originally posted this article 9/6/2004 and was asked by Microsoft to pull it on the same day so they could review it. the problem is they consider the word list to be intellectual property (IP) based on license agreements. i am now reposting the article minus the words from the dictionary and the addition of this section. it was OK that i derived the WordList so that i could add the words that were not available with lower case representations ... to improve my Tablet PC experience
if you want to get the dictionary on your own, here is what you do. download the WordList files from the external sites linked below. then all you have to do is read each word from the WordList file and make the Tablet PC API call (code fragment below) to see if it is in the dictionary. before calling it, make sure to convert the word from the WordList to all upper case characters. you should end up with about 145K words, and it should not take more than a day
RecognizerContext rc = new RecognizerContext(); rc.Factoid = Factoid.SystemDictionary; rc.RecognitionFlags = RecognitionModes.Coerce | RecognitionModes.WordMode; bool retVal = rc.IsStringSupported(upperCaseWord);
cursive is for girls ... so i print, and badly at that. my first C in school was for poor handwriting in 5th grade. my only other C was Calculus II in college (blame that on Quake and a football injury). that is how badly i print. and then just about 1.5 years ago i became a Tablet MVP without ever having used one. MS was really kind to give me an old 1st generation Tablet PC that they had (still using it today) ... and this showed how bad my handwriting really was. the 1st Tablet OS did a good job of recognizing cursive, but not so well with print. this made the Tablet PC mostly unusable for me, and is partially why i jumped over to the CF group. but now things have changed. SP2 updates the Tablet PC to the 2005 edition. it improves handwriting recognition and makes Tablet PCs much more usable. it even does a surprisingly good job at recognizing my print. this puts me back on the Tablet PC bandwagon, which is why i wrote the /tabletWeb and /tabletSign articles ... and now this one.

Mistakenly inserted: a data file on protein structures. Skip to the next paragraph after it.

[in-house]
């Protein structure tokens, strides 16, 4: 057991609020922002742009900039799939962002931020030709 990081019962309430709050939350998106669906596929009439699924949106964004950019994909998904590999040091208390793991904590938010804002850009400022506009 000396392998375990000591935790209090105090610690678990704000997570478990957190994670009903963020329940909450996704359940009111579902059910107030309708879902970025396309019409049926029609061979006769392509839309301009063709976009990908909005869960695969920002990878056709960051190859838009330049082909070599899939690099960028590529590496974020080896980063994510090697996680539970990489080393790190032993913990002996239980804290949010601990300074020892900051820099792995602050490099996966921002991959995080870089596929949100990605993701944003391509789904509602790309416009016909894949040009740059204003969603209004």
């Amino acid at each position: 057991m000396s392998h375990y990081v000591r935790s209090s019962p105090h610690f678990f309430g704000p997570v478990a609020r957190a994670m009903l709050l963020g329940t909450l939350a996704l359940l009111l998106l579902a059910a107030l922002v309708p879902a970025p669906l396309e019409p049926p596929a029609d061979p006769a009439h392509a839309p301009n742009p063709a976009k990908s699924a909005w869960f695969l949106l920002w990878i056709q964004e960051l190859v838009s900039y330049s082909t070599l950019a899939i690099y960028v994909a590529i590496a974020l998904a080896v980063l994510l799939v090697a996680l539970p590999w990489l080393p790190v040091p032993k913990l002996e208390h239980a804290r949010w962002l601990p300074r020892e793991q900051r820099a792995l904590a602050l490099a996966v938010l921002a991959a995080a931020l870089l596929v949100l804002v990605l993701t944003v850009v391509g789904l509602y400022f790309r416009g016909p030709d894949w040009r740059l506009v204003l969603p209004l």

the Tablet PC ultimately recognizes what you write from using words in a dictionary. the steps are you write, the Tablet PC runtime does some processing of what you wrote (using some form of AI, possibly neural nets?), and then matches those results to words it contains in a couple different dictionaries. when it gives you alternate matches to choose from, these are also from one of the dictionaries. to improve your experience even more, you need to add the words you use that do not appear in the dictionary. e.g. i cannot get it to recognize when i ink brains-N-brawn.com ... because it is not in the dictionary. before adding words, it would help to know what words are already in the dictionary. Microsoft will not publicly tell us ("an engine's lexicon is considered to be proprietary intellectual property") ... so i will make an effort to discover those words on my own, and that is what this article is about.
there are 3 types of dictionaries: System, User, and Application
you can use Factoids / Input Scopes to specify how these dictionaries are used by an application. you can use:
NOTE the more complicated scenerios above were provided by Stefan Wick [MS]. he is a great help on the Tablet PC newsgroup and has an article about the Tablet Dictionary